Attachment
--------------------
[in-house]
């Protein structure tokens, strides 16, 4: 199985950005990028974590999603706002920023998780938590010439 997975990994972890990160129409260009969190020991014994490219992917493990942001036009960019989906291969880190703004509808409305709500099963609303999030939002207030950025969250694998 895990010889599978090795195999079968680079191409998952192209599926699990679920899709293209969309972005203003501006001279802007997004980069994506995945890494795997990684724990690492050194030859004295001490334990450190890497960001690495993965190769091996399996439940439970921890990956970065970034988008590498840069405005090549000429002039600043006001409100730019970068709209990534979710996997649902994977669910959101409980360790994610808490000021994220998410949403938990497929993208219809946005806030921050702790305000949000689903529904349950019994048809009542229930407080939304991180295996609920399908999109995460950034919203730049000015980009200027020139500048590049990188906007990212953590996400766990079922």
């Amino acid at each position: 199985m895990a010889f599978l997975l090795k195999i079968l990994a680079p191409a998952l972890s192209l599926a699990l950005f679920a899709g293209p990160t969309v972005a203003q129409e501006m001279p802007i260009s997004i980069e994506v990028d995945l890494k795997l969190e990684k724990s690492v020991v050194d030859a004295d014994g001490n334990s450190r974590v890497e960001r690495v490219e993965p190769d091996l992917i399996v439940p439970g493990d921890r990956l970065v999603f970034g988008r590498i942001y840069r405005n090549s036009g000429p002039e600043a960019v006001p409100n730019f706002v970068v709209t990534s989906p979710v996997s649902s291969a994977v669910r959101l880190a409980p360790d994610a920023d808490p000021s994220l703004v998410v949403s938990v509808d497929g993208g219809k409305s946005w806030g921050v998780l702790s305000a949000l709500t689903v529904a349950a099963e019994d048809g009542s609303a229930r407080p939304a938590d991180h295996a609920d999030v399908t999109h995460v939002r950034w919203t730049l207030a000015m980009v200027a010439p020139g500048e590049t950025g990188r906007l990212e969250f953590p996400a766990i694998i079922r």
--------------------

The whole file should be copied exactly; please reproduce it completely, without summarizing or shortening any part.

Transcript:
[in-house]
């Protein structure tokens, strides 16, 4: 199985950005990028974590999603706002920023998780938590010439 997975990994972890990160129409260009969190020991014994490219992917493990942001036009960019989906291969880190703004509808409305709500099963609303999030939002207030950025969250694998 895990010889599978090795195999079968680079191409998952192209599926699990679920899709293209969309972005203003501006001279802007997004980069994506995945890494795997990684724990690492050194030859004295001490334990450190890497960001690495993965190769091996399996439940439970921890990956970065970034988008590498840069405005090549000429002039600043006001409100730019970068709209990534979710996997649902994977669910959101409980360790994610808490000021994220998410949403938990497929993208219809946005806030921050702790305000949000689903529904349950019994048809009542229930407080939304991180295996609920399908999109995460950034919203730049000015980009200027020139500048590049990188906007990212953590996400766990079922």
């Amino acid at each position: 199985m895990a010889f599978l997975l090795k195999i079968l990994a680079p191409a998952l972890s192209l599926a699990l950005f679920a899709g293209p990160t969309v972005a203003q129409e501006m001279p802007i260009s997004i980069e994506v990028d995945l890494k795997l969190e990684k724990s690492v020991v050194d030859a004295d014994g001490n334990s450190r974590v890497e960001r690495v490219e993965p190769d091996l992917i399996v439940p439970g493990d921890r990956l970065v999603f970034g988008r590498i942001y840069r405005n090549s036009g000429p002039e600043a960019v006001p409100n730019f706002v970068v709209t990534s989906p979710v996997s649902s291969a994977v669910r959101l880190a409980p360790d994610a920023d808490p000021s994220l703004v998410v949403s938990v509808d497929g993208g219809k409305s946005w806030g921050v998780l702790s305000a949000l709500t689903v529904a349950a099963e019994d048809g009542s609303a229930r407080p939304a938590d991180h295996a609920d999030v399908t999109h995460v939002r950034w919203t730049l207030a000015m980009v200027a010439p020139g500048e590049t950025g990188r906007l990212e969250f953590p996400a766990i694998i079922r």